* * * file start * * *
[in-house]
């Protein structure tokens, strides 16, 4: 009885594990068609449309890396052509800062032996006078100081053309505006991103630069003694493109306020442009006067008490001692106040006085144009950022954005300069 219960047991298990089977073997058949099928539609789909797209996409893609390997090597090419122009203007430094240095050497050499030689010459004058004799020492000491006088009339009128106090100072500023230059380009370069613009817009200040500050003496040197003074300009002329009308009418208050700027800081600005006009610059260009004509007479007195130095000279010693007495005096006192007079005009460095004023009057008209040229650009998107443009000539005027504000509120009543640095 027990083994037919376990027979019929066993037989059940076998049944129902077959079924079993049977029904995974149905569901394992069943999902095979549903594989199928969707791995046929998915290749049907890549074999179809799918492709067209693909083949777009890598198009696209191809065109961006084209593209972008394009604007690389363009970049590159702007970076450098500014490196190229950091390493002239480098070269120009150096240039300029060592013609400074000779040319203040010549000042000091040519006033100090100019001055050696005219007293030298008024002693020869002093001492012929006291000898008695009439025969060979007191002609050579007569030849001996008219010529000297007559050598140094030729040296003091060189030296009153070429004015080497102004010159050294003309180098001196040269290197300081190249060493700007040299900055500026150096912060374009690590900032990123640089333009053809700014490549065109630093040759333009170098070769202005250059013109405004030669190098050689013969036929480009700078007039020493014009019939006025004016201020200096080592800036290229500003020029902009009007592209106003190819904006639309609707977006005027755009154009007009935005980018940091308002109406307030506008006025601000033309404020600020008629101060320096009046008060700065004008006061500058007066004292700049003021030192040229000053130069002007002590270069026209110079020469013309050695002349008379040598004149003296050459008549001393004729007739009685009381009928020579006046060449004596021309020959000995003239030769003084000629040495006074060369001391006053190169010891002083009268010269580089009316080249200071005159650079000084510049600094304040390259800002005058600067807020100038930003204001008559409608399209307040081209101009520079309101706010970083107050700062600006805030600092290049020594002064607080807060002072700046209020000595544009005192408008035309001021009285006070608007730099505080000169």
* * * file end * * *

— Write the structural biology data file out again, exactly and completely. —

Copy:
[in-house]
């Protein structure tokens, strides 16, 4: 009885594990068609449309890396052509800062032996006078100081053309505006991103630069003694493109306020442009006067008490001692106040006085144009950022954005300069 219960047991298990089977073997058949099928539609789909797209996409893609390997090597090419122009203007430094240095050497050499030689010459004058004799020492000491006088009339009128106090100072500023230059380009370069613009817009200040500050003496040197003074300009002329009308009418208050700027800081600005006009610059260009004509007479007195130095000279010693007495005096006192007079005009460095004023009057008209040229650009998107443009000539005027504000509120009543640095 027990083994037919376990027979019929066993037989059940076998049944129902077959079924079993049977029904995974149905569901394992069943999902095979549903594989199928969707791995046929998915290749049907890549074999179809799918492709067209693909083949777009890598198009696209191809065109961006084209593209972008394009604007690389363009970049590159702007970076450098500014490196190229950091390493002239480098070269120009150096240039300029060592013609400074000779040319203040010549000042000091040519006033100090100019001055050696005219007293030298008024002693020869002093001492012929006291000898008695009439025969060979007191002609050579007569030849001996008219010529000297007559050598140094030729040296003091060189030296009153070429004015080497102004010159050294003309180098001196040269290197300081190249060493700007040299900055500026150096912060374009690590900032990123640089333009053809700014490549065109630093040759333009170098070769202005250059013109405004030669190098050689013969036929480009700078007039020493014009019939006025004016201020200096080592800036290229500003020029902009009007592209106003190819904006639309609707977006005027755009154009007009935005980018940091308002109406307030506008006025601000033309404020600020008629101060320096009046008060700065004008006061500058007066004292700049003021030192040229000053130069002007002590270069026209110079020469013309050695002349008379040598004149003296050459008549001393004729007739009685009381009928020579006046060449004596021309020959000995003239030769003084000629040495006074060369001391006053190169010891002083009268010269580089009316080249200071005159650079000084510049600094304040390259800002005058600067807020100038930003204001008559409608399209307040081209101009520079309101706010970083107050700062600006805030600092290049020594002064607080807060002072700046209020000595544009005192408008035309001021009285006070608007730099505080000169």